The building that was once home to raunchy music venue Hammerjacks, and later Bourbon Street nightclub, could attract a tenant that is more shirt and tie than long hair and leather.
Jon Manekin, a vice president at Colliers International in Baltimore who just picked up the listing recently, said the property has attracted interest from a variety of possible tenants. But the potential use he finds most intriguing is using the building as office space.
“I think what’s exciting to consider is the property being re-positioned as an office asset. Because the trend in the market overall, as a whole, is moving toward this open plan, functional work place that allows for collaboration, but also has focus areas,” Manekin said. “So what we’ve seen is people really grasp onto the idea of an open floor plan.”
The building, located at 316-318 Guilford Ave., is about 23,000 square feet and its rectangular layout provides a great setup for an open floor plan. The building also presents a unique branding opportunity for a company because of its visibility from Interstate 83 with about 50,000 cars a day driving past. Because the building’s owner controls an adjacent garage it also has parking that could make office use more attractive.
“When walking through the building you have dramatic high ceilings with exposed brick, an interesting mezzanine level that opens the space up on both floors and a 5,000-square-foot rooftop deck that is an incredible amenity and can be re-positioned for a number of different uses,” Manekin said.
Converting the property into office space could make sense because that market has preformed relatively well in Baltimore. The market’s strength can be attributed in large part to the area attracting tech and cyber security firms, which often prefer less conventional office space. A Delta Associates report on the Baltimore market’s third quarter found it performing steadily, with 224,000 square feet of net absorption year-to-date and vacancy rate ticking down to 10.9 percent from 11.2 percent at the end of the year.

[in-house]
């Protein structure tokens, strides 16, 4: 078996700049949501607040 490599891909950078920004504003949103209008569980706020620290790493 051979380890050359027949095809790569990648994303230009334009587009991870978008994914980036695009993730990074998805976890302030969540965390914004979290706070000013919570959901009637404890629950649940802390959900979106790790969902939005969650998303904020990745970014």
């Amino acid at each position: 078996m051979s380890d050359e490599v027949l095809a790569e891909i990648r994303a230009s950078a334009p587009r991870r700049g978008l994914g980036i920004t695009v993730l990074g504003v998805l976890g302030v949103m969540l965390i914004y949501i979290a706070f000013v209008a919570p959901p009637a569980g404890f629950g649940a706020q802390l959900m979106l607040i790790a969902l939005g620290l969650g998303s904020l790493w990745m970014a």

Serving as office space could also provide some stability for a property that has been without a tenant since Bourbon Street closed in 2011 following an incident where four men were stabbed inside. Prior to Bourbon Street, music venue Hammerjacks operated in the space after its original venue was demolished to make way for parking at what is now M&T Bank Stadium.
Although Manekin is intrigued by the idea of using the building for office space, he’s also been approached by possible tenants interested in using the building as an athletic club, retail and even an entertainment venue.
“This is a fantastic opportunity to re-position a known location and meet the demand of Baltimore’s changing demographics and community by offering unique space that can be tailored to the tenant’s use,” Manekin said.